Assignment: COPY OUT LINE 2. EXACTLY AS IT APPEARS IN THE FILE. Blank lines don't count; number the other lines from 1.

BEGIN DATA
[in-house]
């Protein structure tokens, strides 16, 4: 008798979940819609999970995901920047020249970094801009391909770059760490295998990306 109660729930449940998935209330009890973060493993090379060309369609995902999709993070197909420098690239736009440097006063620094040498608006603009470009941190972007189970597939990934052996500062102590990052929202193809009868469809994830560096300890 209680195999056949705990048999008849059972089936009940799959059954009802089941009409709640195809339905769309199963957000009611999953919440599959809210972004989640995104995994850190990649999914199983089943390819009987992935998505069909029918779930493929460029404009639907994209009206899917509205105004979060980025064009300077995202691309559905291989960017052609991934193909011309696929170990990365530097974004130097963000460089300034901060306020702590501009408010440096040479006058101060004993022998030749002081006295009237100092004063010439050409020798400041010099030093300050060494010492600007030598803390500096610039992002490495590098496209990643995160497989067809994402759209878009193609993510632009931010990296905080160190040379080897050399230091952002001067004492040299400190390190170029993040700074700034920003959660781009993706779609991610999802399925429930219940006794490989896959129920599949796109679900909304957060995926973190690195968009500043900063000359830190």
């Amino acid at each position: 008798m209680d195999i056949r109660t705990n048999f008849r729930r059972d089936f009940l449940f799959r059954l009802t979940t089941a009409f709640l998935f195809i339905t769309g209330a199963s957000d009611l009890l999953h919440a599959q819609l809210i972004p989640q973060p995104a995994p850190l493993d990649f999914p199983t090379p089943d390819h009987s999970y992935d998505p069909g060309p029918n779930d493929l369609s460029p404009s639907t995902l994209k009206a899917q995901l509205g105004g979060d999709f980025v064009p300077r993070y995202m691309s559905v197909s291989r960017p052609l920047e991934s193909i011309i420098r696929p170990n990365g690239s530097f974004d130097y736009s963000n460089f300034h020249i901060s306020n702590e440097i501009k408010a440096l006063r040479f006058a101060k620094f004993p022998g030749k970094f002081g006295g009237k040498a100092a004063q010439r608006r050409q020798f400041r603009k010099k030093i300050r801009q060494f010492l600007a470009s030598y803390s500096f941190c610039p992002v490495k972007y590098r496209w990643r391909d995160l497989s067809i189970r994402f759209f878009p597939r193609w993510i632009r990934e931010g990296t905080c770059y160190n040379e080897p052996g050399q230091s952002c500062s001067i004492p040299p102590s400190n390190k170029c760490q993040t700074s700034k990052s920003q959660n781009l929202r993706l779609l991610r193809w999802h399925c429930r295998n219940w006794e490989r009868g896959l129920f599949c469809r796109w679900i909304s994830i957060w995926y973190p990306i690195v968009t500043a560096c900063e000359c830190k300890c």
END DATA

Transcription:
């Protein structure tokens, strides 16, 4: 008798979940819609999970995901920047020249970094801009391909770059760490295998990306 109660729930449940998935209330009890973060493993090379060309369609995902999709993070197909420098690239736009440097006063620094040498608006603009470009941190972007189970597939990934052996500062102590990052929202193809009868469809994830560096300890 209680195999056949705990048999008849059972089936009940799959059954009802089941009409709640195809339905769309199963957000009611999953919440599959809210972004989640995104995994850190990649999914199983089943390819009987992935998505069909029918779930493929460029404009639907994209009206899917509205105004979060980025064009300077995202691309559905291989960017052609991934193909011309696929170990990365530097974004130097963000460089300034901060306020702590501009408010440096040479006058101060004993022998030749002081006295009237100092004063010439050409020798400041010099030093300050060494010492600007030598803390500096610039992002490495590098496209990643995160497989067809994402759209878009193609993510632009931010990296905080160190040379080897050399230091952002001067004492040299400190390190170029993040700074700034920003959660781009993706779609991610999802399925429930219940006794490989896959129920599949796109679900909304957060995926973190690195968009500043900063000359830190």